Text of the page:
Photo Credit: Hossein Velayati / Fars Media / Wikimedia
SR.N6 Hovercraft, with pennant number 106, in service with Islamic Republic of Iran Navy.

Iran’s Islamic Revolutionary Guards Corps’ (IRGC) Navy maintains a covert presence in the Red Sea through an array of ships, including some that gather intelligence and act as forward bases, a top defense researcher has said.

Lt. Col. (ret.) Michael Segall, a senior analyst at the Jerusalem Center for Public Affairs, told JNS that after an alleged Israeli attack on the Saviz ship—described by international media as an IRGC ship acting as a forward military base in the Red Sea—the Iranians replaced it with a new ship, the Shahid Roudaki, which is also operated by the IRGC and located off the Eritrean coastline.


“The Shahid Roudaki is equipped with fast boats that can be lowered to the sea with cranes,” said Segall. “Usually, the Iranian Navy is active in areas outside of the Persian Gulf, while the IRGC is responsible for the Persian Gulf. But they also cooperate, such as when IRGC forward naval bases work with Iranian battleships.”

While the IRGC usually deploys forward base ships to act as intelligence-gatherers and enable rapid attack capabilities, the Iranian Navy, which is less well-funded than its IRGC equivalent, unveiled last year its own forward base, in the form of a large ship called the IRIS Markan, able to act as a mothership for special operations.

“The Markan is a huge ship that accompanies smaller vessels,” said Segall.

On Thursday, Reuters reported that a vessel was attacked 63 kilometers (34 nautical miles) off the Yemenite coastline, adding that an investigation was underway. British maritime security company Ambrey Intelligence said the incident involved a sailing vessel that managed to escape an attempted boarding from occupants of skiffs and that the crew have been reported safe, the report stated.

The incident is a reminder of Iran’s ongoing harassment and attack of international shipping, including oil tankers.

On July 30 and July 31, 2021, the IRGC sent suicide unmanned aerial vehicles to attack the Mercer Street tanker off the coast of Oman, killing two personnel on board.

That same year, the IRGC unveiled its new Shahid Soleimani missile corvette, equipped with a range of cruise missiles and other attack capabilities.

“The IRGC often justifies its presence off the Yemeni coast under the banner of countering piracy, which it does do, but this is an excuse,” said Segall. “In reality, the Iranian ships in this area are smuggling weapons to the Yemenite Houthis.”

The IRGC’s naval division is the second largest in the elite military organization, with only the IRGC’s air force being larger. The less equipped Iranian Navy, meanwhile, continues to send warships to accompany Iranian oil tankers, as they set sail to destinations as far away as Venezuela.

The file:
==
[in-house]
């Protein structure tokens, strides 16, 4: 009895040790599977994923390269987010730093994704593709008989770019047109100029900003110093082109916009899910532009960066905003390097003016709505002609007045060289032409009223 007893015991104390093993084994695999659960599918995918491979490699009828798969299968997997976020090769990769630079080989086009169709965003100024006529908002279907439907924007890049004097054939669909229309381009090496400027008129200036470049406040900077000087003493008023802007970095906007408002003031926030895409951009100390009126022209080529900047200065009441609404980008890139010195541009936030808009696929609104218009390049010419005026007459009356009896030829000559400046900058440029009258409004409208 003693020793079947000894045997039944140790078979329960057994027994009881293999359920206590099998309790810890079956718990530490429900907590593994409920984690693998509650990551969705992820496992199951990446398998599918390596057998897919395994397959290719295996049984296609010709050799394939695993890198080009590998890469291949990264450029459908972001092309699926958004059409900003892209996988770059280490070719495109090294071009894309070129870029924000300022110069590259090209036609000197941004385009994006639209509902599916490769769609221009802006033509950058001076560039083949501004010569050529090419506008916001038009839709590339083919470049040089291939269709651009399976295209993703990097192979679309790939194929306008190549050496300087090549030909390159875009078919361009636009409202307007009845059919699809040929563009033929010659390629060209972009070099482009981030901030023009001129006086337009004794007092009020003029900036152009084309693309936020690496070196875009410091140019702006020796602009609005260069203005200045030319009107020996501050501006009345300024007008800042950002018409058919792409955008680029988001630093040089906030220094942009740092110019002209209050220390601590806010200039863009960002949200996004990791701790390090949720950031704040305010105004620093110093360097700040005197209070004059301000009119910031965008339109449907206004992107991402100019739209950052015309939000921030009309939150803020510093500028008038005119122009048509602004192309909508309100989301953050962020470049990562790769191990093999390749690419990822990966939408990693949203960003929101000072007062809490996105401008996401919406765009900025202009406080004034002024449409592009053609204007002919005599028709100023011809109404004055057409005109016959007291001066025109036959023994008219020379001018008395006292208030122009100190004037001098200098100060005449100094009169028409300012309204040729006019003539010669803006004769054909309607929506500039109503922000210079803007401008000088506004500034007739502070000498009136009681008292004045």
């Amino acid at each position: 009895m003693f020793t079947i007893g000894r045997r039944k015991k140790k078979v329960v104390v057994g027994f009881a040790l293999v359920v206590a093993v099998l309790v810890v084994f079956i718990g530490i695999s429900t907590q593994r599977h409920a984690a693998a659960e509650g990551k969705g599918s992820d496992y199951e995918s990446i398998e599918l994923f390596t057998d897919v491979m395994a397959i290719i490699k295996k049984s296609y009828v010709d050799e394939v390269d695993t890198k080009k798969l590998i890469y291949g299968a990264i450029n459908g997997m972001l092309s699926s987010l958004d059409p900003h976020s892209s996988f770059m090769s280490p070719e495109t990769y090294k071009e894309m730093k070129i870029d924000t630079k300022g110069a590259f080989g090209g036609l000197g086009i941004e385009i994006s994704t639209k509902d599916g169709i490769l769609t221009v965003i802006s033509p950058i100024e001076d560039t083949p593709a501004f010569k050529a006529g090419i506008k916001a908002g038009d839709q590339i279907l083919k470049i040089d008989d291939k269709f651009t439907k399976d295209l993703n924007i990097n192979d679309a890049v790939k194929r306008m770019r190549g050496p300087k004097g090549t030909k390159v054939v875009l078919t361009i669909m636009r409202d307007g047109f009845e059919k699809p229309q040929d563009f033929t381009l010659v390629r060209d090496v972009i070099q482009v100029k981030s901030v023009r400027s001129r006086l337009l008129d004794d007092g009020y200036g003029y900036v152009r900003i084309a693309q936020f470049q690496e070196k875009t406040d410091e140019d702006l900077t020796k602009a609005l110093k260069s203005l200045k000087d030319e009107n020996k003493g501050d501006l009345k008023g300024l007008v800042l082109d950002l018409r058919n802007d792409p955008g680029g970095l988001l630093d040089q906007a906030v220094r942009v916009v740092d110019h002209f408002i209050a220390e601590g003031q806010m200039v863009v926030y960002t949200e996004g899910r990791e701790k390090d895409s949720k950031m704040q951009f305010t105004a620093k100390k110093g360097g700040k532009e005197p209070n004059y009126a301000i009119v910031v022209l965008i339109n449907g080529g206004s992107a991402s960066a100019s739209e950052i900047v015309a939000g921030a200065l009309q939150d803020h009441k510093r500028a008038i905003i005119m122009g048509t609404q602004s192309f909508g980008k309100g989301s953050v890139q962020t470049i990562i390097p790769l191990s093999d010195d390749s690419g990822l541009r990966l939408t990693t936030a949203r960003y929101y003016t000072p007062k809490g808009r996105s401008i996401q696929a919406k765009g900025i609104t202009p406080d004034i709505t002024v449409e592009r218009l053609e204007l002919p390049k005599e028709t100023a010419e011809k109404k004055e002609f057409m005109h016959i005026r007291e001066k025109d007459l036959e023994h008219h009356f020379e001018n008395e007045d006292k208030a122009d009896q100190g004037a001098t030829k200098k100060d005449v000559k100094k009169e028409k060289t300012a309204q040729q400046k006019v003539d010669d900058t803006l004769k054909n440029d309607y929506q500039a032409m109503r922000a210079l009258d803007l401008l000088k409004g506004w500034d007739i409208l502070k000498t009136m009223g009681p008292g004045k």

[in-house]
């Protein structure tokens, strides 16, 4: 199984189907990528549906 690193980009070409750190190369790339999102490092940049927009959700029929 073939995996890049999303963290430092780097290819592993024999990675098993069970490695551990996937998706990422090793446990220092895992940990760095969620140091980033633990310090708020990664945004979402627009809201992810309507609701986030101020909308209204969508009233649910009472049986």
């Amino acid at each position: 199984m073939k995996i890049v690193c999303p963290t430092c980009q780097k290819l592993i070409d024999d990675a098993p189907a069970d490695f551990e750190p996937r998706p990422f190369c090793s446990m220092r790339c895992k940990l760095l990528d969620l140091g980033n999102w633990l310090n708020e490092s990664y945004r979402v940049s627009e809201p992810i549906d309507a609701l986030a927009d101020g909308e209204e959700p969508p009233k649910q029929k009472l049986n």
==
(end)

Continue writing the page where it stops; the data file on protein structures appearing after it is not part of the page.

Exporting naval asymmetrical warfare tactics

In addition to Iran’s naval activities around the Middle East and beyond, Iran is constantly upgrading its asymmetrical sea tactics and exporting these to its proxies and partners, like Hezbollah in Lebanon, Hamas in Gaza and the Houthis in Yemen.

“We have seen Iranian tactics over and over again in Yemen, which has become Iran’s biggest combat lab,” said Segall. “The crux of this doctrine is the use of fast boats laden with bombs. Some are manned and some are unmanned, using GPS guidance systems. These have attacked Saudi offshore targets,” he noted.

The use of anti-ship cruise missiles—as Hezbollah did against Israel in a deadly attack in the 2006 Second Lebanon War—is also evolving as an attack capability, he stated.

“They are building sea-based abilities to launch UAVs, and this is something that can reach our area, too,” cautioned Segall. The use of small submarines for laying mines is another Iranian aspect of this doctrine, as is using the many islands around the Persian Gulf to hide small attack vessels.

The United States 5th Fleet, which is based in Bahrain, is “highly aware of the Iranian doctrine. They are preparing to deal with it in a manner of ways. The Israeli Navy is preparing for these things, too,” said Segall, adding that it is safe to believe that Israel is closely monitoring events in Yemen to learn more about Iranian thinking about combat at sea.

“The clear and present danger is to Israel’s offshore gas rigs. Israel has built a multi-layered defense around these,” said Segall. “In Yemen, Iran is learning about how to use UAVs, ballistic missiles, cruise missiles and fast-attack boats.”

Saudi Arabia, for its part, has increased its own naval presence off the African Red Sea coast in an effort to cut arms smuggling to the Houthis and reduce the threatening Iranian presence.

The naval shadow arms race and regionwide tensions between Iran and its proxies on the one hand, and the Israeli-Sunni pro-American bloc on the other, looks set to continue.

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Yaakov Lappin is a military and strategic affairs correspondent. He also conducts research and analysis for defense think tanks, and is the Israel correspondent for IHS Jane's Defense Weekly. His book, The Virtual Caliphate, explores the online jihadist presence.